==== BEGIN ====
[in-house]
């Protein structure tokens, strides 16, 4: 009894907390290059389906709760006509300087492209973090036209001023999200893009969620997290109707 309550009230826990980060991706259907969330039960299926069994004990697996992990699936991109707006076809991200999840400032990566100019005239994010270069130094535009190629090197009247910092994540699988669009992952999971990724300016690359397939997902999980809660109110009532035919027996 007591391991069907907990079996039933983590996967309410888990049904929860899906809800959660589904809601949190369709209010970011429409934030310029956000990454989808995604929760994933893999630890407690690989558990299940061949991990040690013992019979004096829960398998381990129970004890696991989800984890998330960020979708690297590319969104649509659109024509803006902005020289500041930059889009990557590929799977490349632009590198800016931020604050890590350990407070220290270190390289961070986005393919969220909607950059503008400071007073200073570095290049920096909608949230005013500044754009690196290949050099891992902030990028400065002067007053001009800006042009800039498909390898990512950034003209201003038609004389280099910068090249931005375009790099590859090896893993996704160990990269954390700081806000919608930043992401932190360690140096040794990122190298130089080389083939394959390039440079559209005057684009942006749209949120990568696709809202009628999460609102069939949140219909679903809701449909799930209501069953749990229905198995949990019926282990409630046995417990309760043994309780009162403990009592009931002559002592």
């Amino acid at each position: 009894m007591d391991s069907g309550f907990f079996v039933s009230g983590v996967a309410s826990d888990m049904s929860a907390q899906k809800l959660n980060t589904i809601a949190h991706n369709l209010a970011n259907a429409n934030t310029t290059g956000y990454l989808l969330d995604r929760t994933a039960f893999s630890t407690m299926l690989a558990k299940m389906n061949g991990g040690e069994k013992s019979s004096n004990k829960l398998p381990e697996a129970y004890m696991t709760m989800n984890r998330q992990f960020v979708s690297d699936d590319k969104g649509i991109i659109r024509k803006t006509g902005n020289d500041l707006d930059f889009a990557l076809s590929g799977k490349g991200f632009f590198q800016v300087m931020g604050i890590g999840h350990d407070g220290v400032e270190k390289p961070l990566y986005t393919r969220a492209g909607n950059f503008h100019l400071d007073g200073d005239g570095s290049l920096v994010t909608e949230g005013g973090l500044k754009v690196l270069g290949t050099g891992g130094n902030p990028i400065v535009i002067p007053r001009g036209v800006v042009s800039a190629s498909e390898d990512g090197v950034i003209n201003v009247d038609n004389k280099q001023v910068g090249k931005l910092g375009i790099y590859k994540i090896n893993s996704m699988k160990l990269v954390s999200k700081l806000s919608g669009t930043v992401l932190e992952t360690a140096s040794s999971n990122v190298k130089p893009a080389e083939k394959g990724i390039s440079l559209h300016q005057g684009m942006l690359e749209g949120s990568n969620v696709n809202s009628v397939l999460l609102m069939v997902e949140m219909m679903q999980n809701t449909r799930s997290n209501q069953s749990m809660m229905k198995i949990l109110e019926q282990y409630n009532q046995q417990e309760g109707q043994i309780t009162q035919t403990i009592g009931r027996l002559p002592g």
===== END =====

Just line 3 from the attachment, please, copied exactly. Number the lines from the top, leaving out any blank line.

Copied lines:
């Amino acid at each position: 009894m007591d391991s069907g309550f907990f079996v039933s009230g983590v996967a309410s826990d888990m049904s929860a907390q899906k809800l959660n980060t589904i809601a949190h991706n369709l209010a970011n259907a429409n934030t310029t290059g956000y990454l989808l969330d995604r929760t994933a039960f893999s630890t407690m299926l690989a558990k299940m389906n061949g991990g040690e069994k013992s019979s004096n004990k829960l398998p381990e697996a129970y004890m696991t709760m989800n984890r998330q992990f960020v979708s690297d699936d590319k969104g649509i991109i659109r024509k803006t006509g902005n020289d500041l707006d930059f889009a990557l076809s590929g799977k490349g991200f632009f590198q800016v300087m931020g604050i890590g999840h350990d407070g220290v400032e270190k390289p961070l990566y986005t393919r969220a492209g909607n950059f503008h100019l400071d007073g200073d005239g570095s290049l920096v994010t909608e949230g005013g973090l500044k754009v690196l270069g290949t050099g891992g130094n902030p990028i400065v535009i002067p007053r001009g036209v800006v042009s800039a190629s498909e390898d990512g090197v950034i003209n201003v009247d038609n004389k280099q001023v910068g090249k931005l910092g375009i790099y590859k994540i090896n893993s996704m699988k160990l990269v954390s999200k700081l806000s919608g669009t930043v992401l932190e992952t360690a140096s040794s999971n990122v190298k130089p893009a080389e083939k394959g990724i390039s440079l559209h300016q005057g684009m942006l690359e749209g949120s990568n969620v696709n809202s009628v397939l999460l609102m069939v997902e949140m219909m679903q999980n809701t449909r799930s997290n209501q069953s749990m809660m229905k198995i949990l109110e019926q282990y409630n009532q046995q417990e309760g109707q043994i309780t009162q035919t403990i009592g009931r027996l002559p002592g």